rest().path("integration").get("/object/1234").produces("application/json").bindingMode(RestBindingMode.json).to("direct:getObject");
    	
 

You see that we define a restConfiguration and define RESTLET as our main HTTP component, the host, port, and the binding mode to be auto. You can select JETTY or other instead of RESTLET and there are many other options to add to the restConfiguration. Finally using rest() you define the path, operation and the producer and consumer options and where the request should get directed to. In the example above the request goes to ”direct:getObject”.

One important part to note. RestBindingMode.json essentially means that Camel expects the request and response to be JSON. It means that if you happen to write plain text as error string Camel will still format it as Json. For example if you return OK the caller will actually see ”OK” if you set RestBindingMode.json. If you know you will return plain text set RestBindingMode.off. Then the response will be OK as well.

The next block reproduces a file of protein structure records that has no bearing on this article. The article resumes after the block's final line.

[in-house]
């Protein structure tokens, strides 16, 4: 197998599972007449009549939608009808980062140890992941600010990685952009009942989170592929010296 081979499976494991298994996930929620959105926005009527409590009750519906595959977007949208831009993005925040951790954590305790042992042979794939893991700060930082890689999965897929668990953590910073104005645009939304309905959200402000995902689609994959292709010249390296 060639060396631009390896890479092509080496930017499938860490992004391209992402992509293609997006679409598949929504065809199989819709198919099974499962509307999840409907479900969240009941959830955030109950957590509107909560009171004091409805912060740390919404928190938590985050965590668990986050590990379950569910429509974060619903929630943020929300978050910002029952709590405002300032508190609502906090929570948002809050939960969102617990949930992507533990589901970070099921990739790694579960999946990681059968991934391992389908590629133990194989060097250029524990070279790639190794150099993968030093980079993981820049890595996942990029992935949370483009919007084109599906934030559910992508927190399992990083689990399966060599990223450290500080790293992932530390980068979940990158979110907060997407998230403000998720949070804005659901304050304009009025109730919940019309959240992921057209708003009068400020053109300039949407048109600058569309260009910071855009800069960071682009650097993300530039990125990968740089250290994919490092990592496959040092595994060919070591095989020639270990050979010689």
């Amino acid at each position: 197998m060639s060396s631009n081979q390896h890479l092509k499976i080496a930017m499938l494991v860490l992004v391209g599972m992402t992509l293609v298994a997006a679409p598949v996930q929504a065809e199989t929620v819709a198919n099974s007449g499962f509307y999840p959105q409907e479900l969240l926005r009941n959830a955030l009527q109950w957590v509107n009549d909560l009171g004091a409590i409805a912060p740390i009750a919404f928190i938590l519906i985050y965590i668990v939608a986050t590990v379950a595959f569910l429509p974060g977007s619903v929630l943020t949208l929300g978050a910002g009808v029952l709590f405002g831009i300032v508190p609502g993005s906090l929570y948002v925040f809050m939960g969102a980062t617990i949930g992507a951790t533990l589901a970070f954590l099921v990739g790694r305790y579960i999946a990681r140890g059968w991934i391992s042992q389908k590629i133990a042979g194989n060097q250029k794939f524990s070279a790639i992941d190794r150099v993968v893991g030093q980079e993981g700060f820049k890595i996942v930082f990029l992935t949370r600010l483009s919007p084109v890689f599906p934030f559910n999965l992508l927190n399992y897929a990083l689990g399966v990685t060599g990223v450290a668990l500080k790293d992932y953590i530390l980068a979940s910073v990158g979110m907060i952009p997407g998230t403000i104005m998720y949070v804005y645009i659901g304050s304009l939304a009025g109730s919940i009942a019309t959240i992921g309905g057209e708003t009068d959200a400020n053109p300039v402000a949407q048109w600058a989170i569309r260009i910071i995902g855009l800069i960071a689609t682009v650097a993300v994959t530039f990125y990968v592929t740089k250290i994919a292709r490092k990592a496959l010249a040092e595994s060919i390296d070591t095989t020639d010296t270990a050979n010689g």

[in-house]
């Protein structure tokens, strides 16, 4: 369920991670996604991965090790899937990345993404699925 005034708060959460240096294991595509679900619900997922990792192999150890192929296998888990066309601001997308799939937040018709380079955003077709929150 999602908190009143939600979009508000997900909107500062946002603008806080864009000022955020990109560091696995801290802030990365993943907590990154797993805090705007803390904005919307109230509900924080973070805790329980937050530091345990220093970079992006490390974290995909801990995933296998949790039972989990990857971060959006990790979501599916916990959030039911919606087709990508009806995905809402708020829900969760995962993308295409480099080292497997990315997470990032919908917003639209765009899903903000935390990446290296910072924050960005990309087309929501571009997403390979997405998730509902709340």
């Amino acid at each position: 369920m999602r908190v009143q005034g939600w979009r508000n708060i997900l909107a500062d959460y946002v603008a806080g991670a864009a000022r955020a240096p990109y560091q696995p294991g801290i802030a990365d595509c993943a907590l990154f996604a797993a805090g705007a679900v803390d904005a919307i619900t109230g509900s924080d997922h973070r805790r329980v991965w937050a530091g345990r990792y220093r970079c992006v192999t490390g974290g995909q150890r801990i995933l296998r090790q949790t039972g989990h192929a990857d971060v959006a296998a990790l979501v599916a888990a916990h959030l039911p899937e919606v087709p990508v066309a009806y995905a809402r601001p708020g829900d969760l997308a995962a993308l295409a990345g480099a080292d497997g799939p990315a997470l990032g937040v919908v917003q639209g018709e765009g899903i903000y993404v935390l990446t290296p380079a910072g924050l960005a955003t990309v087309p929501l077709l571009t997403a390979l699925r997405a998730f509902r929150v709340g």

The final part we will go through is the POST operation.

from("direct:postObject")
    	.process(new Processor() {

			@Override
			public void process(Exchange exchange) throws Exception {
				// TODO Auto-generated method stub
				String contentType=(String) exchange.getIn().getHeader("Content-Type");
				if (contentType.equals("application/json")) {
					exchange.getIn().removeHeaders("*");			
					exchange.getOut().setBody("OK");
					exchange.getOut().setHeader("Content-Type", "text/plain");
					exchange.getOut().setHeader("CamelHttpResponseCode", "201");
				}
				else {
					throw new InvalidMediaTypeException("Invalid media type received!");
				}	
			}						
    		
    	})
    	.log("Message received: ${body}");    	

Here you see an example where we create a custom processor to investigate the incoming header on the exchange and evaluate the content-type. If the content-type is not application/json we through a custom exception. This exception is caught by the onException handler and returns a standard response back to the caller. Finally you see how we can log the body by using the ${body} syntax.

If you have any comments or questions please let me know!

Stay tuned for more examples.